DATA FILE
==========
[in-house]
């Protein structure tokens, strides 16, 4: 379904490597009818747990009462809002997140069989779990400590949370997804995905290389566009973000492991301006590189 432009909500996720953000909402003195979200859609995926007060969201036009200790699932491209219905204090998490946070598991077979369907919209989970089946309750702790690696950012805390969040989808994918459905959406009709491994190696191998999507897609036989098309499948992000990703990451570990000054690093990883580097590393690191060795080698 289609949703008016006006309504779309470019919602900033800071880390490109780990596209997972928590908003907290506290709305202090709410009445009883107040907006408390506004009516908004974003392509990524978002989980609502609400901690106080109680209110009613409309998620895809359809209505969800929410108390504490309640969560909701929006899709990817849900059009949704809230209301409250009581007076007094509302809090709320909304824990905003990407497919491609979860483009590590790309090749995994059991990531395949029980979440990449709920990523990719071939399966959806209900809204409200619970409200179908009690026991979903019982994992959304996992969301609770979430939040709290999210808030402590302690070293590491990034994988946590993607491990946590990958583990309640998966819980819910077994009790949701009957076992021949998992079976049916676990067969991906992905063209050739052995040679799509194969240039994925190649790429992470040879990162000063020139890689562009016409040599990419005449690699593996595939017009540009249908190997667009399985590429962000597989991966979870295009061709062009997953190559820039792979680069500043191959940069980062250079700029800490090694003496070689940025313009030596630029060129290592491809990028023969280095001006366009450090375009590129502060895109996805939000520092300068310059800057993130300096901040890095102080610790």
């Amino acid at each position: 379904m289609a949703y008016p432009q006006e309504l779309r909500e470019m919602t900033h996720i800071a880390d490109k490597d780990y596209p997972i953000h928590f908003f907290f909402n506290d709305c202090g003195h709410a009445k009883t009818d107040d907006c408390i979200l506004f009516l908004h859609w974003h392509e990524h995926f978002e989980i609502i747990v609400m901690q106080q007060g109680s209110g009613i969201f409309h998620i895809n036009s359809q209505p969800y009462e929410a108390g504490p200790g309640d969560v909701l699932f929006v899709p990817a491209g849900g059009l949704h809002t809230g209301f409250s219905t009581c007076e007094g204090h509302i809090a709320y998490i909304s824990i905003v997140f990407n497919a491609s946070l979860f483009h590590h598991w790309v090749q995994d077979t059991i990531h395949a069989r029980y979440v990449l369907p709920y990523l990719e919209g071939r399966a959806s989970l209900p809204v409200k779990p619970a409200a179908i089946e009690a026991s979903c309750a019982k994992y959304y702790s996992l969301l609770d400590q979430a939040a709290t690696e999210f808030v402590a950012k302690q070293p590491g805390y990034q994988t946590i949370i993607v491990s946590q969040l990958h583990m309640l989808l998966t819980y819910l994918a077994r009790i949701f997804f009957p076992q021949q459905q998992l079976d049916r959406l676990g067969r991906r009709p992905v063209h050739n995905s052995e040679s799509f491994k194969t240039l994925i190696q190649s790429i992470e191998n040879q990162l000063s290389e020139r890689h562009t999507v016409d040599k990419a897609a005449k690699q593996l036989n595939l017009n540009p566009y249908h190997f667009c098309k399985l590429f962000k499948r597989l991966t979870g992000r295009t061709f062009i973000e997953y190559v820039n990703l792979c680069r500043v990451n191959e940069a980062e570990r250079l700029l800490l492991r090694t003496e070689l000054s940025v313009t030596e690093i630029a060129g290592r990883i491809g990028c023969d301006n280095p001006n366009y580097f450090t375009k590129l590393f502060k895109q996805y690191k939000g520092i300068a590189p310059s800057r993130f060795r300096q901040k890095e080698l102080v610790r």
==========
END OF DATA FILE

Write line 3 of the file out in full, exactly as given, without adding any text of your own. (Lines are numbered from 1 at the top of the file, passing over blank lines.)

């Amino acid at each position: 379904m289609a949703y008016p432009q006006e309504l779309r909500e470019m919602t900033h996720i800071a880390d490109k490597d780990y596209p997972i953000h928590f908003f907290f909402n506290d709305c202090g003195h709410a009445k009883t009818d107040d907006c408390i979200l506004f009516l908004h859609w974003h392509e990524h995926f978002e989980i609502i747990v609400m901690q106080q007060g109680s209110g009613i969201f409309h998620i895809n036009s359809q209505p969800y009462e929410a108390g504490p200790g309640d969560v909701l699932f929006v899709p990817a491209g849900g059009l949704h809002t809230g209301f409250s219905t009581c007076e007094g204090h509302i809090a709320y998490i909304s824990i905003v997140f990407n497919a491609s946070l979860f483009h590590h598991w790309v090749q995994d077979t059991i990531h395949a069989r029980y979440v990449l369907p709920y990523l990719e919209g071939r399966a959806s989970l209900p809204v409200k779990p619970a409200a179908i089946e009690a026991s979903c309750a019982k994992y959304y702790s996992l969301l609770d400590q979430a939040a709290t690696e999210f808030v402590a950012k302690q070293p590491g805390y990034q994988t946590i949370i993607v491990s946590q969040l990958h583990m309640l989808l998966t819980y819910l994918a077994r009790i949701f997804f009957p076992q021949q459905q998992l079976d049916r959406l676990g067969r991906r009709p992905v063209h050739n995905s052995e040679s799509f491994k194969t240039l994925i190696q190649s790429i992470e191998n040879q990162l000063s290389e020139r890689h562009t999507v016409d040599k990419a897609a005449k690699q593996l036989n595939l017009n540009p566009y249908h190997f667009c098309k399985l590429f962000k499948r597989l991966t979870g992000r295009t061709f062009i973000e997953y190559v820039n990703l792979c680069r500043v990451n191959e940069a980062e570990r250079l700029l800490l492991r090694t003496e070689l000054s940025v313009t030596e690093i630029a060129g290592r990883i491809g990028c023969d301006n280095p001006n366009y580097f450090t375009k590129l590393f502060k895109q996805y690191k939000g520092i300068a590189p310059s800057r993130f060795r300096q901040k890095e080698l102080v610790r």